“I want to talk to you about one of your daily thoughts,” Paddy announced as he set two cups of coffee on the table in front of us.

             “OK,” I said, “which one?”

             “It was a while back,” Paddy said, “and was about leadership.”

             He took a scrap of paper from his pocket, adjusted his glasses and read: If you can’t lead yourself you’ll never be able to lead others.

             “So?” I prompted.

             “Well,” Paddy said, “it got me to thinking. You dealt with a lot of great leaders in many fields during your working days. What exactly do you mean by ‘lead yourself?’ ”

             “Yes,” I acknowledged, “I was fortunate to know a lot of great leaders in, as you put it, many fields.”

             “Fine,” Paddy said with a hint of annoyance, “but what about that ‘lead yourself’ stuff?”

             “I guess that was a bit subtle,” I acknowledged. “What I meant was that if you can’t discipline yourself to develop and consistently display the characteristics of a leader you will never be one.”

             “What’s the best way to identify a leader?” Paddy asked.

             “Look around and see if anyone is following,” I replied.

             “That’s just a smart ass reply,” snarled Paddy.

             “No, it’s not,” I said. “Here’s what I mean. Let’s suppose you’re wondering whether someone, let’s call him Tim, is a leader. Watch Tim’s performance over a period of time and you will see whether people pay attention to what he says and does, whether he’s approachable and easy to talk to, and whether he always gives the impression that he has lots of time to spare for others.

             “Another sign of having followers would be whether people gravitate to him because he keeps cool in emergencies. If ‘yes’ is the answer to all of these implied questions you can be assured that Tim has the self-discipline I referred to, and, more importantly, that he has followers, which make him a leader regardless of where he might be in any official pecking order.”

             “Now, when you talk about keeping cool in emergencies,” Paddy said, “I don’t imagine you’re just talking about the building being on fire. Can you give me an example?”

             “Sure,” I said. “Back in the early days of my public accounting career I was a member of a team of about a dozen or so people who serviced our office’s biggest client. There had been a couple of major screw-ups and the managing partner of the office had been warned that we were in grave danger of losing the client.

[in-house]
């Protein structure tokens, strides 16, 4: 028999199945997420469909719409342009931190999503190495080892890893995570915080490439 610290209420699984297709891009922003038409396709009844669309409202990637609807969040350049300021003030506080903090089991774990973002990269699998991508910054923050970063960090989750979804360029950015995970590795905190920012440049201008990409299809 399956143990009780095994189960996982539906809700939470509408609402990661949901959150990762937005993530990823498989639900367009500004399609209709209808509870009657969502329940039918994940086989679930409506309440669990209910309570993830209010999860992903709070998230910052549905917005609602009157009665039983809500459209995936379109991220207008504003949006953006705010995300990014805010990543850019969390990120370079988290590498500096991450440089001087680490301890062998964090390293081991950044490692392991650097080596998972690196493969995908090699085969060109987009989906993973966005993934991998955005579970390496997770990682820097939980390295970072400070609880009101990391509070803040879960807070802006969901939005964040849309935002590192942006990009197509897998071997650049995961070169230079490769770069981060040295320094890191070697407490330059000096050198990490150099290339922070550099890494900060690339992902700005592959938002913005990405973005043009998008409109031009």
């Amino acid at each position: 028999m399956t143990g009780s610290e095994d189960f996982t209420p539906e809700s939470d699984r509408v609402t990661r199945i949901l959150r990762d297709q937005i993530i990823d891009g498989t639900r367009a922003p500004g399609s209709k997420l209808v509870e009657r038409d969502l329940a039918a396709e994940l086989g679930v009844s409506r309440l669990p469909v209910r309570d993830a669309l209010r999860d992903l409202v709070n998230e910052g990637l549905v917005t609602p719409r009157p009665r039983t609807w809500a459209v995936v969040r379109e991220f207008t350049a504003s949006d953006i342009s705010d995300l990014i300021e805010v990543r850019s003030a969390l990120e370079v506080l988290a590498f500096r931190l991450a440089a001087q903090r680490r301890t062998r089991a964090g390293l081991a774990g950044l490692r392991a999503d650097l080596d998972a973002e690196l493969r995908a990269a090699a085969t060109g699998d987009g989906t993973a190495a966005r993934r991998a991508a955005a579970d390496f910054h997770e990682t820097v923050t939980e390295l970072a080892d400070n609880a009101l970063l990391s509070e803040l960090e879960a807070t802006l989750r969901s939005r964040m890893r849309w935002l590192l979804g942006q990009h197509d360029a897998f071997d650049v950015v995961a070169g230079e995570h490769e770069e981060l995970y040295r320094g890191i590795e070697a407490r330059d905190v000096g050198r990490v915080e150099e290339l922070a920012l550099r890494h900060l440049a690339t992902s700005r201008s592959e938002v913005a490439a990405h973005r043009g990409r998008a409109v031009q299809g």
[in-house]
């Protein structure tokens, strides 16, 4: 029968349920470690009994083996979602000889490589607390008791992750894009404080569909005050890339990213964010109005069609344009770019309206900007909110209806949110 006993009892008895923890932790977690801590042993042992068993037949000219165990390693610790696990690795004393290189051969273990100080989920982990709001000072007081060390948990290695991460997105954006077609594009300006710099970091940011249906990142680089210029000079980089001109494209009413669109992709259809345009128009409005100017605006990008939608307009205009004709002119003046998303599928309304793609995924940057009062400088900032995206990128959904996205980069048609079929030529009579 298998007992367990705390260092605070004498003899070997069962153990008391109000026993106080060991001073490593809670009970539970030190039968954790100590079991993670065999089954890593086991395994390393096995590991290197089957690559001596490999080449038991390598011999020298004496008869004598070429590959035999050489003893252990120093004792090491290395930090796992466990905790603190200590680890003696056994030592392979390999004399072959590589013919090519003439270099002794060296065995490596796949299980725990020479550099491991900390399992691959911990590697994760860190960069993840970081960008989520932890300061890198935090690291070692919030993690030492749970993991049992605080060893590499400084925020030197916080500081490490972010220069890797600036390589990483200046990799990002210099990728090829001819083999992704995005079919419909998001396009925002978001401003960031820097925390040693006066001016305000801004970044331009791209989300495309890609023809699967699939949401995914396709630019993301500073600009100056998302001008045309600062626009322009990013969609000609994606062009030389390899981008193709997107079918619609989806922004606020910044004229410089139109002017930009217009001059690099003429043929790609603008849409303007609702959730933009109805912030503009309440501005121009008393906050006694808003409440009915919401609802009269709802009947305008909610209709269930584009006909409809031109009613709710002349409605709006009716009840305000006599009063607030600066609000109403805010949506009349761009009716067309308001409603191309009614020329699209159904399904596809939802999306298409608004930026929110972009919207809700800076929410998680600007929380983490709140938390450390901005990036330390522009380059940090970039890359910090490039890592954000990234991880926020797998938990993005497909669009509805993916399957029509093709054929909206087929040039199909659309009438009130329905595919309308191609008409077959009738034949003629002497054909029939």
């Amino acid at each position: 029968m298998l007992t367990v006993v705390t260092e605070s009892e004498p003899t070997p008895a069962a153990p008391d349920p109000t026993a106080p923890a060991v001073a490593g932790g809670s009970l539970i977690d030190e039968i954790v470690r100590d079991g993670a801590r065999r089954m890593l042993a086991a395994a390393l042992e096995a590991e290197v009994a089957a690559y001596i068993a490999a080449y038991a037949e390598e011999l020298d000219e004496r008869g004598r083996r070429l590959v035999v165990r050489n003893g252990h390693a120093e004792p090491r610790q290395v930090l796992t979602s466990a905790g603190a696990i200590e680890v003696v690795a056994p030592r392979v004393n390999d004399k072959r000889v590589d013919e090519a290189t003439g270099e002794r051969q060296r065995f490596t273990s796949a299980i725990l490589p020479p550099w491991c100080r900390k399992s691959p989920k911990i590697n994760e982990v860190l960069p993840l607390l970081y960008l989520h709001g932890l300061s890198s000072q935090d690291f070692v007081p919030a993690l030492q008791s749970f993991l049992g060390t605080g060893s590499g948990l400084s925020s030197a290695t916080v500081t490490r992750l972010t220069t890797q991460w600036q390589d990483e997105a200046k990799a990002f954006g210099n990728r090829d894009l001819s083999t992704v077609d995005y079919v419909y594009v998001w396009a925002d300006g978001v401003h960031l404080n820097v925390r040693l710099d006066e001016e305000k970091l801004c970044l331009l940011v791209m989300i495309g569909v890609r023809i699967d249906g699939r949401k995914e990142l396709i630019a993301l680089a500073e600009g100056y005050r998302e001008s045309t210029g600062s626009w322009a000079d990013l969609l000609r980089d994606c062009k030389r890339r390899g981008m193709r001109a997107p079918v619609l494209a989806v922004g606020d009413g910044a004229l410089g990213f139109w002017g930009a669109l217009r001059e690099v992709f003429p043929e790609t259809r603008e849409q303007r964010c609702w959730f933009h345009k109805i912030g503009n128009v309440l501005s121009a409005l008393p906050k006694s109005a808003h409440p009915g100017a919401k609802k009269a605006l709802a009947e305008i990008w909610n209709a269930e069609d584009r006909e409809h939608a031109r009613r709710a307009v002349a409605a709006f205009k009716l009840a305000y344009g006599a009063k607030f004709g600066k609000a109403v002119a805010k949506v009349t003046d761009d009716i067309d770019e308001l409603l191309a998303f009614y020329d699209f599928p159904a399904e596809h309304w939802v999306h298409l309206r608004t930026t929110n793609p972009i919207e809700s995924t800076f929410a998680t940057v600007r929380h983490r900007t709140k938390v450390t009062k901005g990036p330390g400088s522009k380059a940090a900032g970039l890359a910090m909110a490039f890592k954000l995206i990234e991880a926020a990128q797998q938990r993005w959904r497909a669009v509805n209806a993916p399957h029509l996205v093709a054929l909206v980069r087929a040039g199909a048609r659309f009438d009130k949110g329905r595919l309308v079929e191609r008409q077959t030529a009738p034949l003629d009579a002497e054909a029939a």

“The partner in charge of the account, a fellow by the name of David Timbrell, assembled all of us in the firm’s conference room to discuss the situation. Instead of assigning blame or complaining about the situation he calmly outlined the problem, asked each and every one of us for our input, and then gave the more senior of us clear assignments to carry out during what was to be a sustained effort to retain this very important account.

             “He then called the CEO of the client and, with all of us still in the room, outlined in detail what the firm intended to do about the problem, told him who at our end was responsible for various components of the plan, and what our deadlines were. There’s no doubt in my mind that his calm and effective leadership is the reason we were successful in keeping the client.”

             “So,” said Paddy, “he remained calm in an emergency, but what other important leadership qualities did he exhibit?”

              “He wasn’t the managing partner of the firm,” I responded, “so his being put in charge of solving this problem demonstrated that leadership is action, not title or position. Another thing, not for a moment during the meeting, which lasted about six hours, did he ever show signs of being discouraged, which rubbed off on all of us and cleared the way to think positively and analytically rather than negatively and defensively. Great leaders are not easily discouraged and don’t show it even if they are.”

               “Also,” I went on “the effective delegation of responsibility is another earmark of true leadership, and for the delegation to be effective a real leader must let people know that he trusts them. He did this by assigning specific responsibilities and goals to each of us. Also, he didn’t get into micromanaging how we were to do things; he simply told us clearly the result he wanted. Then, as I mentioned, he told the client’s CEO who was responsible for each task, another indication that he didn’t feel he had to control everything all the time.”

               “Did you keep the client?” Paddy asked.

                “Yes,” I replied, “and I think that could be traced directly to the great leadership shown during that meeting.”

                 “One more question,” Paddy said, “in a team situation is there a sure-fire method of determining who the leader should be?”

                 “Yes,” I assured him, and then asked, “Who should play lead guitar in the band, Paddy?”

                 “Well, the person who can play lead guitar of course,” Paddy replied.

                 “You got it,” I said as I shrugged into my jacket and left.